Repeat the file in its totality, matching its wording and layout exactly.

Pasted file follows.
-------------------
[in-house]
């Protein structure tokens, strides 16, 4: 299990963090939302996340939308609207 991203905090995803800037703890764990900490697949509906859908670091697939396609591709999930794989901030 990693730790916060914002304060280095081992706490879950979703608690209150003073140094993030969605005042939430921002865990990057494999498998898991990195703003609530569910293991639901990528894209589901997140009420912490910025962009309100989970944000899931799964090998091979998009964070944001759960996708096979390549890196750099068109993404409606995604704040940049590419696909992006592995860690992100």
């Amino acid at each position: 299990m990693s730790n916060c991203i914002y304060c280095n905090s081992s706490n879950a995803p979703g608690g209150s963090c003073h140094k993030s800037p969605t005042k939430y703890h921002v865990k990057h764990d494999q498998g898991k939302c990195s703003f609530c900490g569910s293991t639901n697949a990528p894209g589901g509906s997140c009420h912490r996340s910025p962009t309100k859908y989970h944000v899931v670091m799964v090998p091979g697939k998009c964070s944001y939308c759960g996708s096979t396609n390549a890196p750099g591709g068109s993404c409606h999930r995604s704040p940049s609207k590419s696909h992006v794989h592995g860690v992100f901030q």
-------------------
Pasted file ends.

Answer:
[in-house]
């Protein structure tokens, strides 16, 4: 299990963090939302996340939308609207 991203905090995803800037703890764990900490697949509906859908670091697939396609591709999930794989901030 990693730790916060914002304060280095081992706490879950979703608690209150003073140094993030969605005042939430921002865990990057494999498998898991990195703003609530569910293991639901990528894209589901997140009420912490910025962009309100989970944000899931799964090998091979998009964070944001759960996708096979390549890196750099068109993404409606995604704040940049590419696909992006592995860690992100």
């Amino acid at each position: 299990m990693s730790n916060c991203i914002y304060c280095n905090s081992s706490n879950a995803p979703g608690g209150s963090c003073h140094k993030s800037p969605t005042k939430y703890h921002v865990k990057h764990d494999q498998g898991k939302c990195s703003f609530c900490g569910s293991t639901n697949a990528p894209g589901g509906s997140c009420h912490r996340s910025p962009t309100k859908y989970h944000v899931v670091m799964v090998p091979g697939k998009c964070s944001y939308c759960g996708s096979t396609n390549a890196p750099g591709g068109s993404c409606h999930r995604s704040p940049s609207k590419s696909h992006v794989h592995g860690v992100f901030q």